Below is the “pattern” for my Knitted and Crocheted Kimono Cardigan. I’m saying “pattern” because it’s really just a loose record of what I did. Not technical at all. I’m sure many knitters out there would be able to do a much better job of this than me, but I’m giving you the “pattern” so you can use it as a starting point.

I’m using US crochet terms.

Back

Working from the bottom up you start with the crochet border. Chain 114  (14 x 8 + 2)  with 3 mm crochet hook.

Row 1: SC.

Now follow rows 1 – 12 of Zen lattice from Crochet Stitches Visual Encyclopedia. In the last row, make 3-chain in stead of 5-chain.

Row 14 and 15: change to new colour and make 2 rows SC 2. Cast off.

Start of knitted section:

Use 3 mm knitting needles to pick up stitches through front loop of crochet. (This was the only way I could work out to switch from crochet to knitting. I picked up the stitches with the same size knitting needle as my crochet, and then used a bigger size knitting needles to knit the first row.)

With 4.5 mm knitting needles, start the stockinette stich by knitting the first row, then purl the second row. Continue in in stockinette stitch until desired length.

Front panels

Follow the same instructions as for Back, but cast on 58 stitches (7 x 8 + 3).

Sleeves

Follow the same instructions as for Back, but chain 92 (11 x 8 + 3).

It’s crucial that you block the pieces before sewing them together. In the photo above you see how the Zen lattice looks before blocking. You can’t even make out that it’s crochet! Below you see the lattice stretched out to it’s full potential. The KnitPro t-pins were real life savers for the blocking.

I have to warn you though that when I started wearing the kimono cardigan those crochet borders lost their “openness”, so don’t rely on the crochet to add length to the cardigan – it will jump back to almost pre-blocking width. If I knew this, I would have made my knitting much longer.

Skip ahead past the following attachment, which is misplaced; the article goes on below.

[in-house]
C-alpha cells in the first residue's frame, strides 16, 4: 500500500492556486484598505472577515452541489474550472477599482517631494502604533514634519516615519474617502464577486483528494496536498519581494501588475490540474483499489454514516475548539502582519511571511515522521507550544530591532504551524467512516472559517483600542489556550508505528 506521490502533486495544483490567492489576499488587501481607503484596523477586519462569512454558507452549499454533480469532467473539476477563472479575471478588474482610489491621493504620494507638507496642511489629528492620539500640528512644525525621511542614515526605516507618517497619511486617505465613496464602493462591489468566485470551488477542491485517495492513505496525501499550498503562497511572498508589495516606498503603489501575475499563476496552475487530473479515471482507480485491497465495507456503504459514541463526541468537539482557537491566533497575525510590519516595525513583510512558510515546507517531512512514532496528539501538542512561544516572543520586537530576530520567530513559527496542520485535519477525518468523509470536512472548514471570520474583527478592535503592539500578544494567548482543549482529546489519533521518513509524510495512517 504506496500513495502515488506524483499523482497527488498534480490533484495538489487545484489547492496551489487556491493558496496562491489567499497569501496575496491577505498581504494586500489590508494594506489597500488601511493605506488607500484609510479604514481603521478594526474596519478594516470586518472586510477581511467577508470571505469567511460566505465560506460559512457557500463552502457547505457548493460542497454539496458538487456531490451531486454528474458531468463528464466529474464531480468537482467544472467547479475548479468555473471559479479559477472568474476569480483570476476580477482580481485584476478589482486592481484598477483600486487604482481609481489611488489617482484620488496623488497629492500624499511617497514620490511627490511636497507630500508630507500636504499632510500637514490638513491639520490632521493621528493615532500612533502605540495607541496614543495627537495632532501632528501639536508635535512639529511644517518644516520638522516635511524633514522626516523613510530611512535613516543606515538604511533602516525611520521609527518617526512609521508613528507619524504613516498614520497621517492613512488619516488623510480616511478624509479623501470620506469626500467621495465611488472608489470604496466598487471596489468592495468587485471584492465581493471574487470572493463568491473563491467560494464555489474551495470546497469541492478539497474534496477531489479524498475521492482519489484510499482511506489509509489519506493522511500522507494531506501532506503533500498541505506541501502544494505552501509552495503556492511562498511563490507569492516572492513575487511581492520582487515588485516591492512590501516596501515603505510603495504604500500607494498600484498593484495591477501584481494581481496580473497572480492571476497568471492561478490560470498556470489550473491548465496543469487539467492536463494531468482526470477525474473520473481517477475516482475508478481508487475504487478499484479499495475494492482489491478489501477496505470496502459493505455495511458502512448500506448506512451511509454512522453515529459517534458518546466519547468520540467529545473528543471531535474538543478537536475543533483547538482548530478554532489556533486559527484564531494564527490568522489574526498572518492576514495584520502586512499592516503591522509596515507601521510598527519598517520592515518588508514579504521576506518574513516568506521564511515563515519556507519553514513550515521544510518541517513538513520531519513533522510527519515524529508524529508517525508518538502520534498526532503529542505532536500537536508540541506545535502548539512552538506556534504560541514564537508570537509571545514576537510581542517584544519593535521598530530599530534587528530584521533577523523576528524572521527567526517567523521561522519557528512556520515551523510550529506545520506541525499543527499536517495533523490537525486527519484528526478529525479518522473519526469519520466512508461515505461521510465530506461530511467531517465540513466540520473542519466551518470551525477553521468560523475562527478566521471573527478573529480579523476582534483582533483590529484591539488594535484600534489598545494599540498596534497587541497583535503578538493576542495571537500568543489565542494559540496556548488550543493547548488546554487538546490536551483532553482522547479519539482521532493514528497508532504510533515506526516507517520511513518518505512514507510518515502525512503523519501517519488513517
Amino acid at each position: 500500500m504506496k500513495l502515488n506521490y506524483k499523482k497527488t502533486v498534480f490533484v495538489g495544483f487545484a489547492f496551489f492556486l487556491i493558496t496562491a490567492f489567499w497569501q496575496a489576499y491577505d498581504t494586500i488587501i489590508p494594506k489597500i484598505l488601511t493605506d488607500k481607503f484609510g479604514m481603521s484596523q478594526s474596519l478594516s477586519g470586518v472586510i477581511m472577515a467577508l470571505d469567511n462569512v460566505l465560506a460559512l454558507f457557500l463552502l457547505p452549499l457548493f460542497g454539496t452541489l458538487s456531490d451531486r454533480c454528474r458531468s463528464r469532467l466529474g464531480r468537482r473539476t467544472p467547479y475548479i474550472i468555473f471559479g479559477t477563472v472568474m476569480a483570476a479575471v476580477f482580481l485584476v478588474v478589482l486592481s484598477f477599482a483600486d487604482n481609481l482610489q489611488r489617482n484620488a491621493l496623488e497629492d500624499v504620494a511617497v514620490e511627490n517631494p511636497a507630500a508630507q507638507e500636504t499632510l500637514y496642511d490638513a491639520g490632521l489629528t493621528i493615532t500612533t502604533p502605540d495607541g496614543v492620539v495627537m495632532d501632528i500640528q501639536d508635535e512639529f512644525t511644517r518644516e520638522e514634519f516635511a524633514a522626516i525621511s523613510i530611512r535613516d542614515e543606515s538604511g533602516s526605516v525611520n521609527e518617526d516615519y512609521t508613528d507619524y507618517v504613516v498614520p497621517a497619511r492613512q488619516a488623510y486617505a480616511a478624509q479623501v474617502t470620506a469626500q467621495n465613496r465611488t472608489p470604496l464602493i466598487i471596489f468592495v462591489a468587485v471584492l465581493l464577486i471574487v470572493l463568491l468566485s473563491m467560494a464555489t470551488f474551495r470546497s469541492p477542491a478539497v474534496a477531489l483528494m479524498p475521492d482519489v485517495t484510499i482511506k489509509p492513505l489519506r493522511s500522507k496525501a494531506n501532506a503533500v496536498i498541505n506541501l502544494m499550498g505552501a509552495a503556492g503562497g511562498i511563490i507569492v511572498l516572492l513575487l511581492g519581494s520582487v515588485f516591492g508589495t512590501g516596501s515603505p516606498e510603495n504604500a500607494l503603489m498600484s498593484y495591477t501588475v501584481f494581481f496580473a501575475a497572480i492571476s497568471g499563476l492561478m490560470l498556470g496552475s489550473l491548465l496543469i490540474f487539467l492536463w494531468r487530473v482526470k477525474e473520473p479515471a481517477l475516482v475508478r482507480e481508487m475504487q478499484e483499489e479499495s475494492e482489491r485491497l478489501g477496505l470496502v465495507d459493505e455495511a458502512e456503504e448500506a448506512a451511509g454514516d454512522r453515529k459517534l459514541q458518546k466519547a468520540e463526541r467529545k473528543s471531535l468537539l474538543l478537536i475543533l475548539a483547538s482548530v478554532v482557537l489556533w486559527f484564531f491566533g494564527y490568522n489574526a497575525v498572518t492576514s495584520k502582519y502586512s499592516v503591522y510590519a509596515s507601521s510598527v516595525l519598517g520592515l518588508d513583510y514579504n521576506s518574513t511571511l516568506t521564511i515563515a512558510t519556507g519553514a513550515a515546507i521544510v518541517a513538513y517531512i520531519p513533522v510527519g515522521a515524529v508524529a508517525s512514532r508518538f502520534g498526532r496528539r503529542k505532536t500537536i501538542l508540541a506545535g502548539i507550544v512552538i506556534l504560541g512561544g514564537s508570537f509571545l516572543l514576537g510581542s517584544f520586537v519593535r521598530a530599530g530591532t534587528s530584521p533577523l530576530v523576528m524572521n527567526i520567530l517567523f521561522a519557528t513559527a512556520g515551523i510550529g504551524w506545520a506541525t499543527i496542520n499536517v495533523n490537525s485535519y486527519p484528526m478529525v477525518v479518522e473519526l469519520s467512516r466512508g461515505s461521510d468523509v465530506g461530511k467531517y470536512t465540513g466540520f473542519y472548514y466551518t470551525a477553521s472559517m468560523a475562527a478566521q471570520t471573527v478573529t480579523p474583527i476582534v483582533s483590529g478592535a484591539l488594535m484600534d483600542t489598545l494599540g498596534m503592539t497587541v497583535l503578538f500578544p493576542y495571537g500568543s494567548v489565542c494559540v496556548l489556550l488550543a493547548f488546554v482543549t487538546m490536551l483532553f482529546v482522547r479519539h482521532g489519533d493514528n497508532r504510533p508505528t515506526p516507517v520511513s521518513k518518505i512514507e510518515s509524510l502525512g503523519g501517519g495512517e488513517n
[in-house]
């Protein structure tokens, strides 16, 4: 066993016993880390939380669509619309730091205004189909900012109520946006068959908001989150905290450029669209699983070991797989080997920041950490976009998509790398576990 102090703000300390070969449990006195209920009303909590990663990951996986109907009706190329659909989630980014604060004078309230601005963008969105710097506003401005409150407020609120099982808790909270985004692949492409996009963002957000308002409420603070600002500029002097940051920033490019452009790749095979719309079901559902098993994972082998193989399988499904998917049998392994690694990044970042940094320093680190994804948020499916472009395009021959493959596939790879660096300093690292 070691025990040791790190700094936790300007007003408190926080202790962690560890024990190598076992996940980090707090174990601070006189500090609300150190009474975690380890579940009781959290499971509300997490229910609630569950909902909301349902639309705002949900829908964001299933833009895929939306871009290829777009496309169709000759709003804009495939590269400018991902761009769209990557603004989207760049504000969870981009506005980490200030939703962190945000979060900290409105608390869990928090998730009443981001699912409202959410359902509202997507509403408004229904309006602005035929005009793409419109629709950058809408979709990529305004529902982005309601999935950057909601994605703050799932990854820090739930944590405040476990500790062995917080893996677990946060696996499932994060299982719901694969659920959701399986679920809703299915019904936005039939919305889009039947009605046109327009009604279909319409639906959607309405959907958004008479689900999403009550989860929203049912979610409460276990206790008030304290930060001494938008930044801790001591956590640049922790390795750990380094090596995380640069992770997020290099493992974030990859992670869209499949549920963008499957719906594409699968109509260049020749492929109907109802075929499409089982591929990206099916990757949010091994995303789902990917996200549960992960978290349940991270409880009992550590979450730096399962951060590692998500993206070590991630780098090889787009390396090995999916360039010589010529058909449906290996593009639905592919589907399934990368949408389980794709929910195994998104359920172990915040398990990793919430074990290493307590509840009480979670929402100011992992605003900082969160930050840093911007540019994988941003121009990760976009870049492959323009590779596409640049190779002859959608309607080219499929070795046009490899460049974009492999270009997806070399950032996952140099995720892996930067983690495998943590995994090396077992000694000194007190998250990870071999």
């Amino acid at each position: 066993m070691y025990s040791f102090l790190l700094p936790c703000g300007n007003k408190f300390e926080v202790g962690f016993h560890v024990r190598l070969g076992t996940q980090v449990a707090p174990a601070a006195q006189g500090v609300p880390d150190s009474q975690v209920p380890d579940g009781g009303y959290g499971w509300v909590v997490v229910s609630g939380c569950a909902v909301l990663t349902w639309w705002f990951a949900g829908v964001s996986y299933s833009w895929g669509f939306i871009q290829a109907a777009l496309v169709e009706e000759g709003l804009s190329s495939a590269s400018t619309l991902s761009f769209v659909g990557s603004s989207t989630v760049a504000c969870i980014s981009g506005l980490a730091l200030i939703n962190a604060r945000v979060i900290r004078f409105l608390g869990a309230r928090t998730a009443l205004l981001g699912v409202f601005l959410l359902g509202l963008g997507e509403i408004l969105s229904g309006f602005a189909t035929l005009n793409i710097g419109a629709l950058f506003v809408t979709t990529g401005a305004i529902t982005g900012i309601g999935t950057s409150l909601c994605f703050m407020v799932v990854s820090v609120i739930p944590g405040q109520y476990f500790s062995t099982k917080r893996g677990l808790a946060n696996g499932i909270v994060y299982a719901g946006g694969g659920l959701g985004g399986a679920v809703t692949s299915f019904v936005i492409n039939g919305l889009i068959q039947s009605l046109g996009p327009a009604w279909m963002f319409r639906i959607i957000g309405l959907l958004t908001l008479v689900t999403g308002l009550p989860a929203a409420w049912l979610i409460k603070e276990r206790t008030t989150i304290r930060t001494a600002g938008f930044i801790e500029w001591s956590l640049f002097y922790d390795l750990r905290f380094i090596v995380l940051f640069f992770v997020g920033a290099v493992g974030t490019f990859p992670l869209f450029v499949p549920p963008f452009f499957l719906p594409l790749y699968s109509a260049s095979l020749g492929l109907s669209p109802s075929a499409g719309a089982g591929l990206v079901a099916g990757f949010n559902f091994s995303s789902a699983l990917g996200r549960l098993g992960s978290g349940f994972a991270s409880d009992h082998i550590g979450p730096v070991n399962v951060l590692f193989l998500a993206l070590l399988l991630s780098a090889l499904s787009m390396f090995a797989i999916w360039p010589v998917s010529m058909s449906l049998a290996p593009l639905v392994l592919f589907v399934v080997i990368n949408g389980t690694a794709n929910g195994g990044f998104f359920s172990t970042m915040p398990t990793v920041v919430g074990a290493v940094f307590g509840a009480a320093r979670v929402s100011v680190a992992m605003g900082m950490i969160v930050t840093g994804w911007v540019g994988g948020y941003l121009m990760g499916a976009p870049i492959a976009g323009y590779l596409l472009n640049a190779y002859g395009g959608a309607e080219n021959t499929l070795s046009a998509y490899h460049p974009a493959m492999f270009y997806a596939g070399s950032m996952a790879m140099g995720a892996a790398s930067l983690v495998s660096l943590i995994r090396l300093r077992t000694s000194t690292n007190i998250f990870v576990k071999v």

As for sewing up the knitting, I can’t get over how amazing the mattress stitch is for this. It really creates an invisible seam. This video is what I used to see how to make the mattress stitch and how to sew in the knitted sleeves.

I love wearing my super soft kimono cardigan, but I do know I could have made a better job of it by 1) creating shaping for the neck and shoulders in the back and 2) by making the body longer. Because of the short boxy shape I also have to think a bit about what I wear it with because it can look very unflattering if you don’t have the right layers underneath.

The yarn is this kimono cardigan’s saving grace – it’s so perfect that I don’t even mind having to think a bit harder about what I wear with the cardigan. I’ll even go clothes shopping to find the perfect thing to make this kimono cardigan look its best. I want to wear my kimono cardigan every day!

 

 

 

 

The Sky is the limit

Three months and one week at my new job and already everybody knows I’m a crocheter!